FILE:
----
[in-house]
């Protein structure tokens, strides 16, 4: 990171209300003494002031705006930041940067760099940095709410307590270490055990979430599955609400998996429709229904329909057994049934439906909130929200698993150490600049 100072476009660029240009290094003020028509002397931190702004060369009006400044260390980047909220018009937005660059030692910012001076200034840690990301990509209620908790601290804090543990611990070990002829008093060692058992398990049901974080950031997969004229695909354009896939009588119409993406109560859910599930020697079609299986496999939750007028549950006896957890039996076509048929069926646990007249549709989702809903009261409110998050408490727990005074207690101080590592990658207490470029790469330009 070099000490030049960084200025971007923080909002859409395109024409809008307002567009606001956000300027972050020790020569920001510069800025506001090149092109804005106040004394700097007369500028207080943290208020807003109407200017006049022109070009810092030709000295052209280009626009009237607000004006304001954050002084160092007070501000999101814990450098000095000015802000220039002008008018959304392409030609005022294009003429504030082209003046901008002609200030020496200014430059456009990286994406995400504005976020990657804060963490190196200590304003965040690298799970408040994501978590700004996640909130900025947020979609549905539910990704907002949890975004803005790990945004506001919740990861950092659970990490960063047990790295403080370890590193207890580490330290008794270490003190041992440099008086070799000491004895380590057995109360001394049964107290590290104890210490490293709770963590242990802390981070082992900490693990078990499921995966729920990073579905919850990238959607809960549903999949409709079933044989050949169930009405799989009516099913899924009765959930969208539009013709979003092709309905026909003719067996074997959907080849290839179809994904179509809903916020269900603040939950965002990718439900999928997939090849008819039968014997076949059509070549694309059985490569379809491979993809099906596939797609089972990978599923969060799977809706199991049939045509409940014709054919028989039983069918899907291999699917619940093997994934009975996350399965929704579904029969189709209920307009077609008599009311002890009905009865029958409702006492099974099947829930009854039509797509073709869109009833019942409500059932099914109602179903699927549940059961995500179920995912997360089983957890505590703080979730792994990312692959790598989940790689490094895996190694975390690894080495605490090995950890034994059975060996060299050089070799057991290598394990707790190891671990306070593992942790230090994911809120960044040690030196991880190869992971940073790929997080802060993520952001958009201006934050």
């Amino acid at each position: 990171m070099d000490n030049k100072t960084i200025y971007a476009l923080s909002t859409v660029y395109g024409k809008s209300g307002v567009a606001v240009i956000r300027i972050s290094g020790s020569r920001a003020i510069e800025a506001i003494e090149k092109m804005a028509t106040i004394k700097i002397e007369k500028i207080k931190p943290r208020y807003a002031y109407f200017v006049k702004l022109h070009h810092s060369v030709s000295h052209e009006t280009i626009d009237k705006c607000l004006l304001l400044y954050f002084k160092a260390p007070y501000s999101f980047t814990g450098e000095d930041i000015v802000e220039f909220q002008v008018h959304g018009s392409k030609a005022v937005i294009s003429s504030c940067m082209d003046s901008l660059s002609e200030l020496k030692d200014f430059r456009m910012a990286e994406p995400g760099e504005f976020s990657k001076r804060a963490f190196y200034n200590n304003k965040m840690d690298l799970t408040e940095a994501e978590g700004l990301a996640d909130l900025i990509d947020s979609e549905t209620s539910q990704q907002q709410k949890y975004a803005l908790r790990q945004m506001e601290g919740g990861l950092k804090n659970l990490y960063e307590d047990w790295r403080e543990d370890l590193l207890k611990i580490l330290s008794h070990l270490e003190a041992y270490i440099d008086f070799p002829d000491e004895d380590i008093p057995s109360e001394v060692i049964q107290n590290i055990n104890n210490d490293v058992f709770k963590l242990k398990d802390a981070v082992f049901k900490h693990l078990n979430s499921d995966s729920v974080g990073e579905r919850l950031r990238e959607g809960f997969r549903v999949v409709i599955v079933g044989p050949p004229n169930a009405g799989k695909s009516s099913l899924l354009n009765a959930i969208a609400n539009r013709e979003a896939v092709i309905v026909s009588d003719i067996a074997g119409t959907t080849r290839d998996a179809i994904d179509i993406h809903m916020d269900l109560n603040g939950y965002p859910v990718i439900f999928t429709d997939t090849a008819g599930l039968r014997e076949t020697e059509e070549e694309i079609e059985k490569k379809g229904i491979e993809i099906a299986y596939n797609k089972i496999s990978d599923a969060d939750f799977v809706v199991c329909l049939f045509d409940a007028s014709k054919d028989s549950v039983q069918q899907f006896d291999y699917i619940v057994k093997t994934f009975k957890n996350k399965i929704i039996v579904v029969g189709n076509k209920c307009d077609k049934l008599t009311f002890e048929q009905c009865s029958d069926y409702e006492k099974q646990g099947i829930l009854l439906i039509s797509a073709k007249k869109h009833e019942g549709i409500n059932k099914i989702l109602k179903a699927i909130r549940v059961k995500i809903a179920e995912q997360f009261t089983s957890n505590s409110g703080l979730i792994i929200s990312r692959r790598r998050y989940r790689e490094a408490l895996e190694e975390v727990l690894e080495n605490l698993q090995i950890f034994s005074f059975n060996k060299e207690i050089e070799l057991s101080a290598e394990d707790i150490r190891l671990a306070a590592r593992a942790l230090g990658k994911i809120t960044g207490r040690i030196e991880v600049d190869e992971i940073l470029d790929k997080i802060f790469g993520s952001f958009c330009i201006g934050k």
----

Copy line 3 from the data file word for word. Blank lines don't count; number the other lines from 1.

């Amino acid at each position: 990171m070099d000490n030049k100072t960084i200025y971007a476009l923080s909002t859409v660029y395109g024409k809008s209300g307002v567009a606001v240009i956000r300027i972050s290094g020790s020569r920001a003020i510069e800025a506001i003494e090149k092109m804005a028509t106040i004394k700097i002397e007369k500028i207080k931190p943290r208020y807003a002031y109407f200017v006049k702004l022109h070009h810092s060369v030709s000295h052209e009006t280009i626009d009237k705006c607000l004006l304001l400044y954050f002084k160092a260390p007070y501000s999101f980047t814990g450098e000095d930041i000015v802000e220039f909220q002008v008018h959304g018009s392409k030609a005022v937005i294009s003429s504030c940067m082209d003046s901008l660059s002609e200030l020496k030692d200014f430059r456009m910012a990286e994406p995400g760099e504005f976020s990657k001076r804060a963490f190196y200034n200590n304003k965040m840690d690298l799970t408040e940095a994501e978590g700004l990301a996640d909130l900025i990509d947020s979609e549905t209620s539910q990704q907002q709410k949890y975004a803005l908790r790990q945004m506001e601290g919740g990861l950092k804090n659970l990490y960063e307590d047990w790295r403080e543990d370890l590193l207890k611990i580490l330290s008794h070990l270490e003190a041992y270490i440099d008086f070799p002829d000491e004895d380590i008093p057995s109360e001394v060692i049964q107290n590290i055990n104890n210490d490293v058992f709770k963590l242990k398990d802390a981070v082992f049901k900490h693990l078990n979430s499921d995966s729920v974080g990073e579905r919850l950031r990238e959607g809960f997969r549903v999949v409709i599955v079933g044989p050949p004229n169930a009405g799989k695909s009516s099913l899924l354009n009765a959930i969208a609400n539009r013709e979003a896939v092709i309905v026909s009588d003719i067996a074997g119409t959907t080849r290839d998996a179809i994904d179509i993406h809903m916020d269900l109560n603040g939950y965002p859910v990718i439900f999928t429709d997939t090849a008819g599930l039968r014997e076949t020697e059509e070549e694309i079609e059985k490569k379809g229904i491979e993809i099906a299986y596939n797609k089972i496999s990978d599923a969060d939750f799977v809706v199991c329909l049939f045509d409940a007028s014709k054919d028989s549950v039983q069918q899907f006896d291999y699917i619940v057994k093997t994934f009975k957890n996350k399965i929704i039996v579904v029969g189709n076509k209920c307009d077609k049934l008599t009311f002890e048929q009905c009865s029958d069926y409702e006492k099974q646990g099947i829930l009854l439906i039509s797509a073709k007249k869109h009833e019942g549709i409500n059932k099914i989702l109602k179903a699927i909130r549940v059961k995500i809903a179920e995912q997360f009261t089983s957890n505590s409110g703080l979730i792994i929200s990312r692959r790598r998050y989940r790689e490094a408490l895996e190694e975390v727990l690894e080495n605490l698993q090995i950890f034994s005074f059975n060996k060299e207690i050089e070799l057991s101080a290598e394990d707790i150490r190891l671990a306070a590592r593992a942790l230090g990658k994911i809120t960044g207490r040690i030196e991880v600049d190869e992971i940073l470029d790929k997080i802060f790469g993520s952001f958009c330009i201006g934050k």